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Should you get an Adult Cat or a Kitten?
There is absolutely no doubt that kittens are cute and cuddly, and utterly appealing with their big round eyes. If you have children or other pets getting a very young cat or kitten has the advantage that it will be able to adapt quickly to your environment.
Kittens can be very mischeivious and surprising destructive. All kittens seem to have mad half hours, when they will dash around the furniture, up and down the curtains madly for a time until they quieten down again.
Older cats may well have already taken an absolute dislike to dogs, for example, and would not settle in a home where a dog is already resident!
If you adopt an older cat you may find you have to adapt to it, rather than the other way around. If you are tempted to 'rescue' a cat from a sanctuary try and find out why it is there in the first place. Some may have wandered too far from home and could not get home again, some may come from homes which are no longer able to keep them for genuine reasons. But some may have problems which will make them unsuitable as a family pet.
Also try to get an accurate estimate of how old the cat is. An older cat may have expensive health problems.
Young cats and kittens can get up to all sorts - many a Christmas tree has been pulled over (mind you, how is poor kitty to distinguish between a tree with solid roots outside, and a branch in your living room!).
That said, children and kittens usually get along very well together - as long as the child isn't too rough, and can take a lot of delight in the same toys - as long as they have lots of dangly string!
Bringing home your New Cat or Kitten
Before you collect your new pet make sure you have a cat carrying basket to keep it secure when you bring it home. A basket is useful as you will need it for visits to the vet.
Kittens should be at least 8 weeks old before they are separated from their mother. When you bring a kitten home for the first time make sure the house is quiet - and don't invite friends and relatives round to see it until it has had a few days to settle in and find it's way around it's new home.
Check for any hazards around the house - almost as you would for a young child. Make sure you keep an eye on wires hidden behind sofas and curtains as these may be chewed!
Keep children calm around any new cat or kitten otherwise it will become scared and timid. Cats and kittens will soon settle in and become part of the family if treated well from the beginning.
Kittens will need their first vaccination at 9 weeks of age, and the second at 3 months old. It is important that you vaccinate your kitten at these times, and then annually. The vaccinations protect against flu, enteritis and leukaemia - all of which are nasty diseases. If you intend to go on holiday and put your cat into a cattery you will need to have a certificate to prove the vaccinations are up to date.
If you adopt a cat from a rescue then they should be able to tell you if its vaccinations are up to date. If you are unsure ask your vet. You may need to start the whole course again if there is any doubt.
Feeding a new cat or kitten
Especially important for kittens find out what it was being fed before you bring it home. A sudden change of diet can cause nasty stomach upsets, even in an older cat. Special kitten food should be fed at first - this is easily digestable and contains the vitamins and nutrients necessary to give your kitten the best start in life. Kittens should eat little and often. An adult cat can be fed twice a day.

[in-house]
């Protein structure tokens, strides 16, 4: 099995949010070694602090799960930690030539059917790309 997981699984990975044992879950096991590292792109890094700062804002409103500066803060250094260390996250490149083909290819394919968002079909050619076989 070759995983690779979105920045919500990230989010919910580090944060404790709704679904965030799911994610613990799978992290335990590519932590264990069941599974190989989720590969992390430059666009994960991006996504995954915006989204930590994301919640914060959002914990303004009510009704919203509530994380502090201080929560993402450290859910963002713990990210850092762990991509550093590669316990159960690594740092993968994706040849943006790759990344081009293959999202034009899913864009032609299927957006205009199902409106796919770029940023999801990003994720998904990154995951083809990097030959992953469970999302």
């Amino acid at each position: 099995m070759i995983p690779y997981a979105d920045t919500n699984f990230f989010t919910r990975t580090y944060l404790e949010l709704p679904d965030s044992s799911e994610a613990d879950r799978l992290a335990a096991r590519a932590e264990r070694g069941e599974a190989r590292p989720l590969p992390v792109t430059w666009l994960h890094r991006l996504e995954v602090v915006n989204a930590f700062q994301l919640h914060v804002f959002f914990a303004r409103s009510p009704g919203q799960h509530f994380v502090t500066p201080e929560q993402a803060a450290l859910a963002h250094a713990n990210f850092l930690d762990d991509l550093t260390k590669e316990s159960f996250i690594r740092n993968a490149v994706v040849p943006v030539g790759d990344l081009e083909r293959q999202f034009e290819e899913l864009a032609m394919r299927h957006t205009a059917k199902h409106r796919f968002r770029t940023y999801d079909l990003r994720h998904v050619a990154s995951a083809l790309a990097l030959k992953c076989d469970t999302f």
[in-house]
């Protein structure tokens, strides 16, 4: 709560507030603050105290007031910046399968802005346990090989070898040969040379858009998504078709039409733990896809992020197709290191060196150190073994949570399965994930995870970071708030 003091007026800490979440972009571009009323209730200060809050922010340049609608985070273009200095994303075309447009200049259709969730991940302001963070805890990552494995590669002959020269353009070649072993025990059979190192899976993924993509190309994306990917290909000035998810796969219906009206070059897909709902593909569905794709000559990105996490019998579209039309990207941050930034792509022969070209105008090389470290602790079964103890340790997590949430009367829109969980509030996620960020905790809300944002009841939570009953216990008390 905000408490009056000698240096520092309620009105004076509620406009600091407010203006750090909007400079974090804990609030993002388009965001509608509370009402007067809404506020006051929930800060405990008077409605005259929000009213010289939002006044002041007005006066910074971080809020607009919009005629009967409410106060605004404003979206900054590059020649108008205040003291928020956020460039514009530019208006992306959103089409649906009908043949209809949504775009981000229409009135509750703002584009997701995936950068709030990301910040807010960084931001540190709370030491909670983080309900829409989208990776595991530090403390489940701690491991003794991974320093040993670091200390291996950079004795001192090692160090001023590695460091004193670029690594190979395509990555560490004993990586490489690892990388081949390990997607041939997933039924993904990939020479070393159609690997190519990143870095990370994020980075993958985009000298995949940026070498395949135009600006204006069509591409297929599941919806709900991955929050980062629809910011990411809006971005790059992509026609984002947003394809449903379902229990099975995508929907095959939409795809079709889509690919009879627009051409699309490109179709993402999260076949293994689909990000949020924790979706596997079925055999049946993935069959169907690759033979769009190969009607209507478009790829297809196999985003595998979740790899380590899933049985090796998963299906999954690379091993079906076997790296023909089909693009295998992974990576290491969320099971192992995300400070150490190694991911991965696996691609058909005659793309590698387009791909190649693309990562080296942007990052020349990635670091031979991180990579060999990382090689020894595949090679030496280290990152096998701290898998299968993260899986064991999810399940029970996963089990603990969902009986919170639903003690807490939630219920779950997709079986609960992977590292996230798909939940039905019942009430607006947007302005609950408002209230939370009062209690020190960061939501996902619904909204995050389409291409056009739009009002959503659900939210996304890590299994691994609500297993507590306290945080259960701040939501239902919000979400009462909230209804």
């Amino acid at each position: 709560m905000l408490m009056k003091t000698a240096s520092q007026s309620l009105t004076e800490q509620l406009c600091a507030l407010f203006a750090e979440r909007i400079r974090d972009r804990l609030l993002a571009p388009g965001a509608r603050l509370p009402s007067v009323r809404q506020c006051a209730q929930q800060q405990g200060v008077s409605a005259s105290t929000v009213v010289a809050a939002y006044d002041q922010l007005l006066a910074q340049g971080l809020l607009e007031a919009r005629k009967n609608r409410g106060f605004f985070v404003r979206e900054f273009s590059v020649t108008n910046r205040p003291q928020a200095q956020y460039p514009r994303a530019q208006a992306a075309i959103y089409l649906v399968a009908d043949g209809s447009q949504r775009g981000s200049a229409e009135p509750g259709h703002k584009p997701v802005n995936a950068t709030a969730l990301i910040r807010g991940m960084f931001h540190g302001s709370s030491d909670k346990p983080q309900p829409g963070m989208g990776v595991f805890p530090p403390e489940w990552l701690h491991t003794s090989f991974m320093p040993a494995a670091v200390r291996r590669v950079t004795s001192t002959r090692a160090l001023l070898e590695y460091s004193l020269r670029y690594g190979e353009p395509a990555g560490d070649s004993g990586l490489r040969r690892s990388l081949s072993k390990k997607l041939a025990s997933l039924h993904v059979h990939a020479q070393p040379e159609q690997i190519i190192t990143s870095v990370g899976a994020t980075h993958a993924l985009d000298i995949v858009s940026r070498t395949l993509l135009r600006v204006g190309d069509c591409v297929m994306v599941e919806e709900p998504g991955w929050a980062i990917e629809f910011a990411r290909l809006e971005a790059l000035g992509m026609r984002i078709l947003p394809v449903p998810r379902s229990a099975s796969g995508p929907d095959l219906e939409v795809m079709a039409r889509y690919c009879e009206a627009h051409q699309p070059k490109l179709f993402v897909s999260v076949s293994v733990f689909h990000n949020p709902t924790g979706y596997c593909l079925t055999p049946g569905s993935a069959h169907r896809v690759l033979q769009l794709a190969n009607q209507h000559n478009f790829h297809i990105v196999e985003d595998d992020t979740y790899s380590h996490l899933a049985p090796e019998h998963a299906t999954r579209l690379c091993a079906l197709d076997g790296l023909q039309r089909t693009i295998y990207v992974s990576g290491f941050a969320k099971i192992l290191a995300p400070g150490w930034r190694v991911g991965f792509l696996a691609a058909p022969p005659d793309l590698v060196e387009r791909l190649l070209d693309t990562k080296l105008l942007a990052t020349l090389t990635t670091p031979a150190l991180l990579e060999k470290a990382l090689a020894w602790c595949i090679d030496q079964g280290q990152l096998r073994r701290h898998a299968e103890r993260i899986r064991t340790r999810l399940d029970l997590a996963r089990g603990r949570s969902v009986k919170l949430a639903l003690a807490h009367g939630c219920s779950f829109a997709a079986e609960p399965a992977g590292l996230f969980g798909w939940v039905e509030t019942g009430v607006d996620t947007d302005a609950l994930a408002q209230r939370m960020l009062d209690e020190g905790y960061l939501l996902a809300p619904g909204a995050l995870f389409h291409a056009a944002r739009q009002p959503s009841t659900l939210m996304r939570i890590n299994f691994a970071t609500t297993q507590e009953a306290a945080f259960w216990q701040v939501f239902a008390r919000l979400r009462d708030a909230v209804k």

There are many different cat foods on the market at different prices - different flavours and for different types of cat, e.g. Kitten, older cat or cat with particular health problems. You can ask your vet what he recommends, or read reviews on the internet to see what other people recommend, and what would suit your cat and your budget!
Many men in particular are squeamish about neutering, but it really is the most sensible thing you can do for a cat. Neutering is normally performed at around six months of age. Male cats will roam if not neutered, and have a nasty habit of 'spraying' on furniture. A male cat's spray smells particularly pungent and unpleasent. Whilst females do not tend to roam as much as males, an unneutered female will almost definitely become pregnant unless she is kept inside the house, and as with any animal, unplanned breeding is to be avoided.
Firstly you may find yourself with a litter on your hands at a time when you haven't got the time or money to care for the kittens, and secondly you may not find it easy to find homes for them all. Breeding should always be controlled, when you are completely prepared, know what to do and have homes lined up for the kittens.
Insurance for Cats
Cats can get ill, and they can get into fights - with other cats, dogs or even foxes. Vets bills can soon mount up, and always seem to come at the wrong time.
Having insurance means that you can continue to keep to your budget knowing that if anything happens to your cat then you will be able to pay for its treatment.
Do shop around for the best policy - it may be more expensive, for example, to insure your cat at the same place you insure your dog!
If you don't want to take out insurance consider putting money away each month into a savings fund. If anything happens to your cat the money will be there to pay the vet bills, but if it lives a long and happy life you'll get a bonus!